WNYC's Bob Hennelly is an award-winning investigative journalist. While at WNYC he has reported on a wide gamut of major public policy questions ranging from immigration and homeland security to power outages and utility mergers.
Last Tuesday most Americans stayed home. It was a slight majority of the minority that turned out to redirect the nation's course.
Republicans bragged about winning. Democrats whined about losing. Meanwhile, more and more Americans worried about just surviving.
At the end of the week, we learned the economy added 151,000 private sector jobs last month, but the percentage of unemployed stayed steady at a disconcerting 9.6 percent. Another 83,000 people fell into the "long-term" unemployment category, which now makes up about 42 percent of the close to 15 million Americans out of work.
The Wall Street Journal calculated that at the pace of last month's job growth, it would be almost 20 years for the country to return to the 5 percent unemployment rate we had in the halcyon days before the Great Recession hit a couple of years ago.
From June 2009 to June of this year, bankruptcies rose to almost 1.6 million, 20 percent above the same period a year earlier. Business bankruptcy filings hit close to 60,000, up 8 percent from the same period a year earlier. Since 2007, both personal and business bankruptcies have more than doubled. Now they are running 6,000 a day.
September registered more than 100,000 fresh foreclosures. And then October brought the "robo mortgage" scandal that now threatens to prolong and compound the national foreclosure crisis.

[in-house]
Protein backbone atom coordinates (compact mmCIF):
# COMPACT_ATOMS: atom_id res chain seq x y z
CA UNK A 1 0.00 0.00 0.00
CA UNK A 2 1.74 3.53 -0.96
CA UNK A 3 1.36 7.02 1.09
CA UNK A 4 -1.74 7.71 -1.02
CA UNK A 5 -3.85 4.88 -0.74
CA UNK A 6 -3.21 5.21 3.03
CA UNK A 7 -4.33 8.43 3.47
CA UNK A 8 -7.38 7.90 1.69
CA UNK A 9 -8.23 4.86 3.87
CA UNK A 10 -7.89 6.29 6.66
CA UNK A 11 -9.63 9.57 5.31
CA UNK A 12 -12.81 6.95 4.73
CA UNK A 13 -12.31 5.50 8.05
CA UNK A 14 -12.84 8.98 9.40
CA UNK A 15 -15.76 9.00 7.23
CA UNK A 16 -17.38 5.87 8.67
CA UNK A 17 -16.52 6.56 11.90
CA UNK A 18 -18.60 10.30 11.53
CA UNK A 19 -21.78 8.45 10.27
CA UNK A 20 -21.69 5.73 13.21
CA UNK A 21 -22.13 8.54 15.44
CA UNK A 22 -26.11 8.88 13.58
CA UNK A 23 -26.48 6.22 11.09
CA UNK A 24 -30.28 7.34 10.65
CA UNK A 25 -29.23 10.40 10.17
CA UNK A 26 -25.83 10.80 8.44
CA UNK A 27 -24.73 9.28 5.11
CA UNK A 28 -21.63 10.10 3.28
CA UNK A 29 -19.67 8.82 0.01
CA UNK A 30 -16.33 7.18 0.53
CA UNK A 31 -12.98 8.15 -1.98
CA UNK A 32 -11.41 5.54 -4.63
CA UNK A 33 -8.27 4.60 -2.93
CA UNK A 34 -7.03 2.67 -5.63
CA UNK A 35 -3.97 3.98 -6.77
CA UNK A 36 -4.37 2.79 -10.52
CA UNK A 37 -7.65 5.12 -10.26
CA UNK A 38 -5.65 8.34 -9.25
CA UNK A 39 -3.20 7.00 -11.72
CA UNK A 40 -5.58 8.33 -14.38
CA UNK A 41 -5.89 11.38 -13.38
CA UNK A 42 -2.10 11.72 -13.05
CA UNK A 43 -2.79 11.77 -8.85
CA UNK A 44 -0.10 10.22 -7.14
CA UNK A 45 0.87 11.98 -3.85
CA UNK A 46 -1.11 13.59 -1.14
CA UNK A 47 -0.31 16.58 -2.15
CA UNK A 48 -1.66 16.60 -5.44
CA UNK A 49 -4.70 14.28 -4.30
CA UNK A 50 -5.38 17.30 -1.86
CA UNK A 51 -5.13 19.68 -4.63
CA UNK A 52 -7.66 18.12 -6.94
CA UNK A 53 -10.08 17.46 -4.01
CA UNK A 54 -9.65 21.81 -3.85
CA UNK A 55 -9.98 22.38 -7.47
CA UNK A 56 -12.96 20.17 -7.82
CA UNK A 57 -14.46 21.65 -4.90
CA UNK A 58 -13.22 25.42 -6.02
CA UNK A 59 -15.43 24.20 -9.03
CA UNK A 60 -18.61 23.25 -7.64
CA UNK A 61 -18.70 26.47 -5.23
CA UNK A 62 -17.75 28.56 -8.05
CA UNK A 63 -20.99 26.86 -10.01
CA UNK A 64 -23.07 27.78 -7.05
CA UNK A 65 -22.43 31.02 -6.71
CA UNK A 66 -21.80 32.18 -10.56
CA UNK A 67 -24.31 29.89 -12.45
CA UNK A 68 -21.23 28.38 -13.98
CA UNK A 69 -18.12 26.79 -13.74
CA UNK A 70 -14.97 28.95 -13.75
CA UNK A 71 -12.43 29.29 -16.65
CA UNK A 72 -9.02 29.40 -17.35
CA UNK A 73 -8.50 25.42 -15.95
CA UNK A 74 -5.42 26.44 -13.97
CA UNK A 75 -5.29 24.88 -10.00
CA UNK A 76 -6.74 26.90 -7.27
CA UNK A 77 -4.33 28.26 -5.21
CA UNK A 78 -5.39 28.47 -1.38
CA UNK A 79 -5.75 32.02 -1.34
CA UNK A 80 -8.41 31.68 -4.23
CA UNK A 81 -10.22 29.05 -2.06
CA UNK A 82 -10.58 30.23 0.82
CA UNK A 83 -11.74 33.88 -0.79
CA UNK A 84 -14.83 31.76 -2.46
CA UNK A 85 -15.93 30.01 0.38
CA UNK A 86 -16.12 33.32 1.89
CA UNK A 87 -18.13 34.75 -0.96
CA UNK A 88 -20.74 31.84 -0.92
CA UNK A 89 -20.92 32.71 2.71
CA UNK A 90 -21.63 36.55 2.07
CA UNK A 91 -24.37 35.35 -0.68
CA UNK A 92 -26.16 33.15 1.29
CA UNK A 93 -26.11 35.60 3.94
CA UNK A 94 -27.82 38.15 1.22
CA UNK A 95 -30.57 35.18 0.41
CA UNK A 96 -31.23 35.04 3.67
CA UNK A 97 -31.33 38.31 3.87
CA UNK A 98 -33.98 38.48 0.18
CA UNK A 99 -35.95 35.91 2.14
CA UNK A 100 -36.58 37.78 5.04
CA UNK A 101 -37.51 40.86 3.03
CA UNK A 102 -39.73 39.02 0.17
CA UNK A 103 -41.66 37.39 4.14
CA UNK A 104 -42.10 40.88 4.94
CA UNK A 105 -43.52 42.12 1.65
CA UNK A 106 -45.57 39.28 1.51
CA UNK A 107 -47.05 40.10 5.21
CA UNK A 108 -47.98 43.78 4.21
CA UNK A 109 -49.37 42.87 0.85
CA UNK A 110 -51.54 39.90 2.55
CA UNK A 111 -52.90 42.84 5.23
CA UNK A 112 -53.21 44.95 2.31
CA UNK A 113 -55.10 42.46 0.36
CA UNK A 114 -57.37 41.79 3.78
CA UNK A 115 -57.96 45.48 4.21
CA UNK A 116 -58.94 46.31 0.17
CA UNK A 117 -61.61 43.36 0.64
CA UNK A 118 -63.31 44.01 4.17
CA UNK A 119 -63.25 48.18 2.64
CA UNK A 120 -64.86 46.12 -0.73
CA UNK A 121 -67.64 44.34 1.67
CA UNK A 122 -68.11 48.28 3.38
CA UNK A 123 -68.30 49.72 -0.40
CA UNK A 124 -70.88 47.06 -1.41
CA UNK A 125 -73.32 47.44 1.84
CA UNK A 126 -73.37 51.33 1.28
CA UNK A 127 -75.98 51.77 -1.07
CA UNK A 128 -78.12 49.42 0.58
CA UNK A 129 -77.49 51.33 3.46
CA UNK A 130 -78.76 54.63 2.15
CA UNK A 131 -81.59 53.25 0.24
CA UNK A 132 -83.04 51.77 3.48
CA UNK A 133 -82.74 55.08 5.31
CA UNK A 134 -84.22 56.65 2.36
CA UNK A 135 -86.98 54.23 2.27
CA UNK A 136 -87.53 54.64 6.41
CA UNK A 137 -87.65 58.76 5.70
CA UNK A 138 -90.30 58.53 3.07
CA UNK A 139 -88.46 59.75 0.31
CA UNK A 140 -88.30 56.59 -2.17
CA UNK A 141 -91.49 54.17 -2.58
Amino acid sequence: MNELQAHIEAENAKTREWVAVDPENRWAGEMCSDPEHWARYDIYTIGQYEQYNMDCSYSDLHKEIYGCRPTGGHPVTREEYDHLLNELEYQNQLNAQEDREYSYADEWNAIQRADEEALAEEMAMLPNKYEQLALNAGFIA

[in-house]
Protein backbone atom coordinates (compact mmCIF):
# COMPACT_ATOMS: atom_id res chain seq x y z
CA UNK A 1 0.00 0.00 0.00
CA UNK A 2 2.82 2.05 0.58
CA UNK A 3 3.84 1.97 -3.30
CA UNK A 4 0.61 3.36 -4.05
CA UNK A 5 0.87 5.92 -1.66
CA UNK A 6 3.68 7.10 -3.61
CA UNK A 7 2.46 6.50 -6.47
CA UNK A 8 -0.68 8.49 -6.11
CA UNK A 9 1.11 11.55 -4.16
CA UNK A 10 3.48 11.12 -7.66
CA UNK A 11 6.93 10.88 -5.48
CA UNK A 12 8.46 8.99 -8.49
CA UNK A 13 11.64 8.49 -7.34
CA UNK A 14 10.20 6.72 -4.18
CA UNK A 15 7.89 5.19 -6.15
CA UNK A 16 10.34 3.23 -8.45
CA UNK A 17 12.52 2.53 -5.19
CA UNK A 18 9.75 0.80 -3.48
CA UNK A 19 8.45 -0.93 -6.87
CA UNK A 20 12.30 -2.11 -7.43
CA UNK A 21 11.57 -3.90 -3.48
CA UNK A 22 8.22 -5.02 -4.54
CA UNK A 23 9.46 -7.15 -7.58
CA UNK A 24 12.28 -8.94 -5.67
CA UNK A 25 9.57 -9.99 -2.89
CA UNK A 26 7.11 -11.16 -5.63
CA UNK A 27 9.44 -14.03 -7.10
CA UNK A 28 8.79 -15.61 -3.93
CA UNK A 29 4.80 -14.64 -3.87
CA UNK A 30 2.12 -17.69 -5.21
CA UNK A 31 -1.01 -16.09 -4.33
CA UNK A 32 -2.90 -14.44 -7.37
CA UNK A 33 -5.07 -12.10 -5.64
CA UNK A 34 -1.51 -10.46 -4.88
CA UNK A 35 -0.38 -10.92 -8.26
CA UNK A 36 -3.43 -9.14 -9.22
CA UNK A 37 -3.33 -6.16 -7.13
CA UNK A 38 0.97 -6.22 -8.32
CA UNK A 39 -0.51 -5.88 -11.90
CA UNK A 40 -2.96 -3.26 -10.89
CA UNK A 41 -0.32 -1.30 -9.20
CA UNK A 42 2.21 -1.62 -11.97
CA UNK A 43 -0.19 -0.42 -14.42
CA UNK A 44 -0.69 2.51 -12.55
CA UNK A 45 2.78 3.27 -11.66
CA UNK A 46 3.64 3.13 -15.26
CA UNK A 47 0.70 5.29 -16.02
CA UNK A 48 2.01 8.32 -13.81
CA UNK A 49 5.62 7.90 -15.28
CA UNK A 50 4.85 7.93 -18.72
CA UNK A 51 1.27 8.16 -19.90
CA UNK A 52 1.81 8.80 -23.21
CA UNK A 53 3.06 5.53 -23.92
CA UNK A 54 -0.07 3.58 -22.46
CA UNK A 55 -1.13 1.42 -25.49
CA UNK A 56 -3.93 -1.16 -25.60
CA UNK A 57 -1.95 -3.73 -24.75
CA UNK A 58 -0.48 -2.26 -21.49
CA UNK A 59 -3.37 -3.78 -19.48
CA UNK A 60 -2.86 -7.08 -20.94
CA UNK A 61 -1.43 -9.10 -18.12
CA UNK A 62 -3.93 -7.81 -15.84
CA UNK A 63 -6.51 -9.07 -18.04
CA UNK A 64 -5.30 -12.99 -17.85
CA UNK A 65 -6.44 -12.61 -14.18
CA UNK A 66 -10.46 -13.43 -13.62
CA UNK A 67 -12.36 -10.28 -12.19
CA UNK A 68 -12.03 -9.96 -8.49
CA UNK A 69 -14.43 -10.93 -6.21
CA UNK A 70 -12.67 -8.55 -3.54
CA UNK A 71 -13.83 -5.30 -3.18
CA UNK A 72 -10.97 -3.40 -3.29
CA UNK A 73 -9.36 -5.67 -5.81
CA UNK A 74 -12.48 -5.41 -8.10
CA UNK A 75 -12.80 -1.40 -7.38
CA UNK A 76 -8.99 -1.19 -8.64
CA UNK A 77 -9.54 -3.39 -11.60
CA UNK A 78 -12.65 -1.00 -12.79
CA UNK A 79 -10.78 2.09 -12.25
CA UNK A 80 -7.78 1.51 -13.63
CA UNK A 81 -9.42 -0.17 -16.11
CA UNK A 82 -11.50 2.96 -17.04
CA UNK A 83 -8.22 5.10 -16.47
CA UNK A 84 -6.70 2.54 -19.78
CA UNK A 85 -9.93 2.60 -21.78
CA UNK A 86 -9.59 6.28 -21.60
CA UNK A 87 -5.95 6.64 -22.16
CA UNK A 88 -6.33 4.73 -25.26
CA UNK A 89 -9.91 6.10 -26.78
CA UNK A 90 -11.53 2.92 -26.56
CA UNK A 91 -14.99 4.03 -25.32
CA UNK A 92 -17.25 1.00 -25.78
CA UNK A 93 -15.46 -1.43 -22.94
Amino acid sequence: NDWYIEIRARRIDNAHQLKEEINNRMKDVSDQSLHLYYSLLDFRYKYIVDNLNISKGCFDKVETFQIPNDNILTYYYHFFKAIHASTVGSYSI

For a decade MERS, the Mortgage Electronic Registration System, tracked tens of millions of mortgages from a central location in northern Virginia. As a creature of the big banks, it exponentially increased the volume of mortgages the banks could slice and dice into global circulation with cyber speed.
How? A short cut. They cut out the stop at the county courthouse to properly record the mortgages. As chronicled in The Washington Post, MERS saved banks like Bank of America and JP Morgan hundreds of millions of dollars by cutting out the legal step of seeing to it that mortgages were actually recorded in the county where the property existed. Evidently, this was legal in some states and open to challenge in others.
In some cases, lawyers were encouraged to make their quota of foreclosures by fraudulently "robo-signing" mortgage documents. Now all of the nation's 50 state Attorneys General and federal regulators are investigating yet another potential white collar crime wave implicating the nation's financial sector.
The whole MERS approach worked fine as long as the real estate bubble continued to expand. But once it burst, MERS and the banks needed sheriffs and judges from those very same county courthouses they had ignored to actually execute the foreclosures. Cyberspace still has its limits.
It is not just politics that are all local.